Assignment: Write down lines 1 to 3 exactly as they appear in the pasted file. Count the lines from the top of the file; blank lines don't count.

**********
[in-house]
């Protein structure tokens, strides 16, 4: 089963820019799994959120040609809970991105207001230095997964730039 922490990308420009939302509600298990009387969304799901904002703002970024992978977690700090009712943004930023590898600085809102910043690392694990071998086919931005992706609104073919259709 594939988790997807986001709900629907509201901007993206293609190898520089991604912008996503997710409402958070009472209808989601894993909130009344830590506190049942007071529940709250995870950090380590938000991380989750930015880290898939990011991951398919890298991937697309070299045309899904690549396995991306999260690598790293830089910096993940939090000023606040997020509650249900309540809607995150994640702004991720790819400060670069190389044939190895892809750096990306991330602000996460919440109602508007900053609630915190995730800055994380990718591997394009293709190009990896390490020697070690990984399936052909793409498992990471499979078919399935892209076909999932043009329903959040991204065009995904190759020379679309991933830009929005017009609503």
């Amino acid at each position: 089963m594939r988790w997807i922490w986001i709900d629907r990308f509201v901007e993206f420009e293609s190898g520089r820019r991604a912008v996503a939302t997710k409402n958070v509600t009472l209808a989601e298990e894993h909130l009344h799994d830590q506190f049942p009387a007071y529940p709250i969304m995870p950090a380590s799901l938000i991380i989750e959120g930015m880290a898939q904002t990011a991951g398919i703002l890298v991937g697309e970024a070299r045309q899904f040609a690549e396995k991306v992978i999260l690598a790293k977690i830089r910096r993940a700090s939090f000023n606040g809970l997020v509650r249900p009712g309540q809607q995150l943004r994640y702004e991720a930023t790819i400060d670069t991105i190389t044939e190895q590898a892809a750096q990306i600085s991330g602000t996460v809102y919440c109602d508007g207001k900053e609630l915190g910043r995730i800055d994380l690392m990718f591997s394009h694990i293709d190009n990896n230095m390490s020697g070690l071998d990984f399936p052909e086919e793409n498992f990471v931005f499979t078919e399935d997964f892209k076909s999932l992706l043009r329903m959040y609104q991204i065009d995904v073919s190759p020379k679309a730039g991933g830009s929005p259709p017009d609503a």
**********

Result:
[in-house]
């Protein structure tokens, strides 16, 4: 089963820019799994959120040609809970991105207001230095997964730039 922490990308420009939302509600298990009387969304799901904002703002970024992978977690700090009712943004930023590898600085809102910043690392694990071998086919931005992706609104073919259709 594939988790997807986001709900629907509201901007993206293609190898520089991604912008996503997710409402958070009472209808989601894993909130009344830590506190049942007071529940709250995870950090380590938000991380989750930015880290898939990011991951398919890298991937697309070299045309899904690549396995991306999260690598790293830089910096993940939090000023606040997020509650249900309540809607995150994640702004991720790819400060670069190389044939190895892809750096990306991330602000996460919440109602508007900053609630915190995730800055994380990718591997394009293709190009990896390490020697070690990984399936052909793409498992990471499979078919399935892209076909999932043009329903959040991204065009995904190759020379679309991933830009929005017009609503």
């Amino acid at each position: 089963m594939r988790w997807i922490w986001i709900d629907r990308f509201v901007e993206f420009e293609s190898g520089r820019r991604a912008v996503a939302t997710k409402n958070v509600t009472l209808a989601e298990e894993h909130l009344h799994d830590q506190f049942p009387a007071y529940p709250i969304m995870p950090a380590s799901l938000i991380i989750e959120g930015m880290a898939q904002t990011a991951g398919i703002l890298v991937g697309e970024a070299r045309q899904f040609a690549e396995k991306v992978i999260l690598a790293k977690i830089r910096r993940a700090s939090f000023n606040g809970l997020v509650r249900p009712g309540q809607q995150l943004r994640y702004e991720a930023t790819i400060d670069t991105i190389t044939e190895q590898a892809a750096q990306i600085s991330g602000t996460v809102y919440c109602d508007g207001k900053e609630l915190g910043r995730i800055d994380l690392m990718f591997s394009h694990i293709d190009n990896n230095m390490s020697g070690l071998d990984f399936p052909e086919e793409n498992f990471v931005f499979t078919e399935d997964f892209k076909s999932l992706l043009r329903m959040y609104q991204i065009d995904v073919s190759p020379k679309a730039g991933g830009s929005p259709p017009d609503a």